Soda Consumption and Osteoporosis Association in Women

By on September 28, 2009

Soda Cans
Colas contain caffeine and phosphoric acid, which can adversely affect bone mineral density (BMD). In several observational studies, intake of carbonated beverages has been associated with reduced bone mass, decreased calcium level in the blood, and increased fracture risk.

BMD is reduced in osteoporosis, which is also is diagnosed by the measurement of BMD. In osteoporosis there is a reduction in the protein and mineral matrix of the bone, with an increase in the risk of fracture. Osteoporosis can be prevented with nutritional and lifestyle changes.

Results of a study of 76 girls and 51 boys (14.3 yr and 14.6 yr) showed a strong association between cola beverage consumption and bone fractures in girls, suggesting that the high consumption of carbonated beverages are of great public health significance for girls and women because of their proneness to osteoporosis in later life.

In a study involving 275 students, age range 10 to 22 years, it was concluded that soda drinking was associated with decreased levels of blood calcium and increasing urinary calcium excretion, which could lead to osteoporosis later in life.

A meta-analysis of 88 studies found clear associations of soft drink intake with lower intakes of calcium. Many published studies show that low calcium intake is associated with low bone mass and high fracture. Calcium and vitamin D are the mainstays of nutritional intervention for the prevention and treatment of osteoporosis.

In a study to determine the association of cola consumption with lower BMD, researchers measured BMD at the spine and 3 hip sites in 1413 women and 1125 men in the Framingham Osteoporosis Study by using dual-energy X-ray absorptiometry. Cola consumption was assessed by food-frequency questionnaire. Cola intake was associated with significantly lower BMD at each hip site, but not the spine, in women but not in men. The mean BMD of those with daily cola intake was 3.7% lower at the femoral neck and 5.4% lower at Ward’s area than of those who consumed less than 1 serving cola/month. Similar results were seen for diet cola and, although weaker, for decaffeinated cola. The study determined that intake of cola is associated with low BMD in women.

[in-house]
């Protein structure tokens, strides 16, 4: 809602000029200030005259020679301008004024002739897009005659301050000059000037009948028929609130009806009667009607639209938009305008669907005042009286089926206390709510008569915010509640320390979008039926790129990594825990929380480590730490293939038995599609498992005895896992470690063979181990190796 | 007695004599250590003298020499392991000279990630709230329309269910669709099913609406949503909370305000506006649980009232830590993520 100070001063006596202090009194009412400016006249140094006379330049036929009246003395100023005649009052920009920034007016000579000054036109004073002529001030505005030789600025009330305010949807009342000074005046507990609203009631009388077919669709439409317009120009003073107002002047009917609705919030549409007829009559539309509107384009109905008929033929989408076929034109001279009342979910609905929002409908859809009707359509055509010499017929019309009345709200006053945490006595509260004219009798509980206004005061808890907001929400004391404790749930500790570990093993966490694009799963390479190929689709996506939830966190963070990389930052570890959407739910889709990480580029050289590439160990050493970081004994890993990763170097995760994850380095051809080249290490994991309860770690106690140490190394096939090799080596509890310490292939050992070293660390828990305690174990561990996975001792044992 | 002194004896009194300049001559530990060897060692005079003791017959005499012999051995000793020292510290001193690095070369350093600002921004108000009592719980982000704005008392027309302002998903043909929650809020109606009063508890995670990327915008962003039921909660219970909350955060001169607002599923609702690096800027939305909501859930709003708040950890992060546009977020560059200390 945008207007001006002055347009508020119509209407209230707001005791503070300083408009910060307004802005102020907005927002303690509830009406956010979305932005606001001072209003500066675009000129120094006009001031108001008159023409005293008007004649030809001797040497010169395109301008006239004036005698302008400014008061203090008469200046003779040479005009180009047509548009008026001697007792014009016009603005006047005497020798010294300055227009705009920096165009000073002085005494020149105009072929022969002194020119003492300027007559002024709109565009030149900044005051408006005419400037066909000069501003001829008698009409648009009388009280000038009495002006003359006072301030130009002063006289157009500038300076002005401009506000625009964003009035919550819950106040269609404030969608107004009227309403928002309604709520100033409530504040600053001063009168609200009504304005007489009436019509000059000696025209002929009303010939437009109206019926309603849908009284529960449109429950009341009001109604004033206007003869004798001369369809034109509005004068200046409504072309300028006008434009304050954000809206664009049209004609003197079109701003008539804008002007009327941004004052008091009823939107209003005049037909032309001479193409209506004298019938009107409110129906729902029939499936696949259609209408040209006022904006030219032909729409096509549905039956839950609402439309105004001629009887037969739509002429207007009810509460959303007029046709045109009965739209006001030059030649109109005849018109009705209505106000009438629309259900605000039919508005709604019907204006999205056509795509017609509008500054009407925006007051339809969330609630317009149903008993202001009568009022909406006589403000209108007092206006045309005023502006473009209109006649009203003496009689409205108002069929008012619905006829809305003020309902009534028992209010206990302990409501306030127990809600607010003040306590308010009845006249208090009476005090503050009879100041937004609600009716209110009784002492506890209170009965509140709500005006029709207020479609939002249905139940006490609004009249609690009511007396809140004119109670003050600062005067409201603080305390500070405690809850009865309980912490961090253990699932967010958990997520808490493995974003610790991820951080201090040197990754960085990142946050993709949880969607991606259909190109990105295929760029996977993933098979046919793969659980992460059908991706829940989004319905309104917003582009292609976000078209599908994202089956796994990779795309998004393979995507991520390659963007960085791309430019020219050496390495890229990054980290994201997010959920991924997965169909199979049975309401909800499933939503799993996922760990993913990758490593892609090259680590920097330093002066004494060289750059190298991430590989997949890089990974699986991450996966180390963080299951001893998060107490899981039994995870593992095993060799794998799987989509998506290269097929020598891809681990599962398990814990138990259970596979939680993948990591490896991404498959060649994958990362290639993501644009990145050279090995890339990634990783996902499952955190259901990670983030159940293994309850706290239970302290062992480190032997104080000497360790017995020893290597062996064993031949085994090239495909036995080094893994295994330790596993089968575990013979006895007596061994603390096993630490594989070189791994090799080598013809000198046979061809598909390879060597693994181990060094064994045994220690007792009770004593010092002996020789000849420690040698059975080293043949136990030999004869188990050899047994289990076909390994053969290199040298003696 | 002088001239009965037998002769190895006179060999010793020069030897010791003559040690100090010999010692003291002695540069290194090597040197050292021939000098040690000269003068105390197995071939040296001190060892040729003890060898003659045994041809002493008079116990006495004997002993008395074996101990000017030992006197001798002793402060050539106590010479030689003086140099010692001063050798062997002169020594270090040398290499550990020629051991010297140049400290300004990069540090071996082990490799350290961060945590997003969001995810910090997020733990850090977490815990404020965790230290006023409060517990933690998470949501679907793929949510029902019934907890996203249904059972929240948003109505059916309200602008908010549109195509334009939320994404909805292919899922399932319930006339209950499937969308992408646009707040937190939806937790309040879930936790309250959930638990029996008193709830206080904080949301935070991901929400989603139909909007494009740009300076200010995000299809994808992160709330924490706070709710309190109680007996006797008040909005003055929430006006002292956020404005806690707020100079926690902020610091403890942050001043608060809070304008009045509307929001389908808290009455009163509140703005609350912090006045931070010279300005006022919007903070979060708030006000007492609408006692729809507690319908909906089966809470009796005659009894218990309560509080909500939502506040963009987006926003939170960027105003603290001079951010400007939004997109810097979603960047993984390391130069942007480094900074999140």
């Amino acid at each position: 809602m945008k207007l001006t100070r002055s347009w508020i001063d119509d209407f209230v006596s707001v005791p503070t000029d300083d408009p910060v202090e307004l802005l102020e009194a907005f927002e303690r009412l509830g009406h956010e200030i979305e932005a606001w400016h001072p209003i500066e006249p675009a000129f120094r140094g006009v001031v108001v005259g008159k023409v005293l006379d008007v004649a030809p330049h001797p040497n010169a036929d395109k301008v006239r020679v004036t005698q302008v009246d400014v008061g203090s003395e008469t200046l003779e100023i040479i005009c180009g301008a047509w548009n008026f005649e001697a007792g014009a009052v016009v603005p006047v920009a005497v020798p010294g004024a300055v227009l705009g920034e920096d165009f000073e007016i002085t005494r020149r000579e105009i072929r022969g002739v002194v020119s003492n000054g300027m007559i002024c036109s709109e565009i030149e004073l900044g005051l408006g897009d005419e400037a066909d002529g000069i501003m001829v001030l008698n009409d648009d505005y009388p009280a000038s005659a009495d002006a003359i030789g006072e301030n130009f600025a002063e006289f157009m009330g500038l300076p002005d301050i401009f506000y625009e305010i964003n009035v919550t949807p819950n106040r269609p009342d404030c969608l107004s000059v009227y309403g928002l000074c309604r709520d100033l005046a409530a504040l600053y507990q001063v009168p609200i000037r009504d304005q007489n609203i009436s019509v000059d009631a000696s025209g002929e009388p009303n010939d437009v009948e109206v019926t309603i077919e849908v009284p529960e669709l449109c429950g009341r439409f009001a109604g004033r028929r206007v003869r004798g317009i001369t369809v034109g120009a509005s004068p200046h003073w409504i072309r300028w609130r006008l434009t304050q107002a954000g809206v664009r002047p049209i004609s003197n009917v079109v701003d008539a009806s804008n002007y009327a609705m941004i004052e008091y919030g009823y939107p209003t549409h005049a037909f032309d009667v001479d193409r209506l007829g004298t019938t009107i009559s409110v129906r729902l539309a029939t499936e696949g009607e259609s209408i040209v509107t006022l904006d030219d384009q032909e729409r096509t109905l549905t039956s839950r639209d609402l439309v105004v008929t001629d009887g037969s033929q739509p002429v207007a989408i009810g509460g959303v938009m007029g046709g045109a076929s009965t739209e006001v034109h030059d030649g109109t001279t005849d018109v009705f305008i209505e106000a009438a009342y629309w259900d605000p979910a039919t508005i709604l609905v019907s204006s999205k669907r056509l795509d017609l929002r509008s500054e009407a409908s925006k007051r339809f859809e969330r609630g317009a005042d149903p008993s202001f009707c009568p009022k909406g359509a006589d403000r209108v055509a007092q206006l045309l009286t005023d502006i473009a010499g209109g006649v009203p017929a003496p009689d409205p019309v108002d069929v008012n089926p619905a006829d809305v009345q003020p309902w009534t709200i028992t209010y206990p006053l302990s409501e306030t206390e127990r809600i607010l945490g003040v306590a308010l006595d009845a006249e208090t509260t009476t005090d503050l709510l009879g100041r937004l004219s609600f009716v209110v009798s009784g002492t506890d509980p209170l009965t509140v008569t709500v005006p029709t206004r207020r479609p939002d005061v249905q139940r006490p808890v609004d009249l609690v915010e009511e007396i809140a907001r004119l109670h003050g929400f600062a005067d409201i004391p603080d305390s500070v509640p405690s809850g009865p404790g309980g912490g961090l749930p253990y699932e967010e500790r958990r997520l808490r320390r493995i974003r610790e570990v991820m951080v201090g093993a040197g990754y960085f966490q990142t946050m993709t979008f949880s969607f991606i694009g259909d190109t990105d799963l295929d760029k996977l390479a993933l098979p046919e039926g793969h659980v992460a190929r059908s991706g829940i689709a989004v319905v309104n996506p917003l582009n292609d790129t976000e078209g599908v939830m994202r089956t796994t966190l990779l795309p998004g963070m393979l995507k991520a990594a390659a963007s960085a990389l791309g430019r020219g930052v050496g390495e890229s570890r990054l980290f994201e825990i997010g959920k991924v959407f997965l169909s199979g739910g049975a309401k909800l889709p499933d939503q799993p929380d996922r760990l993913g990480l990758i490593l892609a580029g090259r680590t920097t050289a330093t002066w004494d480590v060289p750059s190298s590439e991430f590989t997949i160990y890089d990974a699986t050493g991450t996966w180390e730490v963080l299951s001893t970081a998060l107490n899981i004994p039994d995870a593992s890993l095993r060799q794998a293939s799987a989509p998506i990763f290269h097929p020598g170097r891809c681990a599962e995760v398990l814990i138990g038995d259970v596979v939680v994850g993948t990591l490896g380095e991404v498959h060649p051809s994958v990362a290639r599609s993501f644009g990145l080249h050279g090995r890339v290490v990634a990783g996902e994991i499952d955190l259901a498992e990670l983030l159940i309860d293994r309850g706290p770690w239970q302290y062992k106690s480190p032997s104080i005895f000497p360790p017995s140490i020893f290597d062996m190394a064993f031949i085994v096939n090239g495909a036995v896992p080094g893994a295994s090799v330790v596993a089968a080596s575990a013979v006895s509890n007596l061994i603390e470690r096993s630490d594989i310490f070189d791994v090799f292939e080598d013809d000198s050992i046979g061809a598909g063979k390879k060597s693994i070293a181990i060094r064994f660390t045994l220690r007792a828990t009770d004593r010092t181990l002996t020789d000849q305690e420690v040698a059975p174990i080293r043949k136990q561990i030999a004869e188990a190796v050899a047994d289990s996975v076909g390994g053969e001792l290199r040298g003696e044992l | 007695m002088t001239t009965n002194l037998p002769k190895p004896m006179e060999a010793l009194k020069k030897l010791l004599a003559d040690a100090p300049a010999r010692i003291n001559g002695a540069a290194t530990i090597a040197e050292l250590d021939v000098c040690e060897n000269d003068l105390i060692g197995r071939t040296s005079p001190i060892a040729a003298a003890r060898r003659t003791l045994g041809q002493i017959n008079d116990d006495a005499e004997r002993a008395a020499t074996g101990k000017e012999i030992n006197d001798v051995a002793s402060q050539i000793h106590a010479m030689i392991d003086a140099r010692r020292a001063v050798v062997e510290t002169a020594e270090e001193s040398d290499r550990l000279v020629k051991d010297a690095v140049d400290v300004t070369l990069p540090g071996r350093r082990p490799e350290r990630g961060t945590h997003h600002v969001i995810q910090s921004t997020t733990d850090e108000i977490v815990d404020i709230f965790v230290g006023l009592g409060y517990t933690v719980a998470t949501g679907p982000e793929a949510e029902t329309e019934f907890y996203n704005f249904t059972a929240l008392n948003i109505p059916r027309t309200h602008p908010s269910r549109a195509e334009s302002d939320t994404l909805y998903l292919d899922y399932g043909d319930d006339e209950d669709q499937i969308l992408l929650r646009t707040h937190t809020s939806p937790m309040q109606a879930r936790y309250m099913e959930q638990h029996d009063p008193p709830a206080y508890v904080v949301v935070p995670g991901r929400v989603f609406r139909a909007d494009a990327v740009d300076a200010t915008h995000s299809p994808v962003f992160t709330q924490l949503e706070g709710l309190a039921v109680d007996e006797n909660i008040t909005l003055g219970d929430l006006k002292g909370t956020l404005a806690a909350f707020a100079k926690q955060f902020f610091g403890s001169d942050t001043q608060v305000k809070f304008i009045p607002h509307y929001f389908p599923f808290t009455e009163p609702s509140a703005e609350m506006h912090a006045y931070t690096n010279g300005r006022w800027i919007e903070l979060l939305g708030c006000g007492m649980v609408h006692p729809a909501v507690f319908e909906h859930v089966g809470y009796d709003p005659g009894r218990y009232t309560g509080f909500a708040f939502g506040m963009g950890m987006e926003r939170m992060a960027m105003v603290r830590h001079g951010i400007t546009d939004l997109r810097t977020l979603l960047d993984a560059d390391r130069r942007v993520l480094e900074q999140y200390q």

In a cross-sectional study of 460 high school girls, cola beverage consumption was found to be highly associated with bone fractures.
References:
1. Tucker KL, Morita K, Qiao N, Hannan MT, Cupples LA, Kiel DP. Colas, but not other carbonated beverages, are associated with low bone mineral density in older women: The Framingham Osteoporosis Study. Am J Clin Nutr. 2006 Oct;84(4):936-42. PMID: 17023723.
2. Mahmood M, Saleh A, Al-Alawi F, Ahmed F. Health effects of soda drinking in adolescent girls in the United Arab Emirates. J Crit Care. 2008 Sep;23(3):434-40. PMID: 18725052.  
3. Wyshak G, Frisch RE. Carbonated beverages, dietary calcium, the dietary calcium/phosphorus ratio, and bone fractures in girls and boys. J Adolesc Health. 1994 May;15(3):210-5. PMID: 8075091.
4. The National Institutes of Health Osteoporosis and Related Bone Diseases.
5. Vartanian LR, Schwartz MB, Brownell KD. Effects of soft drink consumption on nutrition and health: a systematic review and meta-analysis. Am J Public Health. 2007 Apr;97(4):667-75. PMID: 17329656.
6. Wyshak G. Teenaged girls, carbonated beverage consumption, and bone fractures. Arch Pediatr Adolesc Med. 2000 Jun;154(6):610-3. PMID: 10850510.

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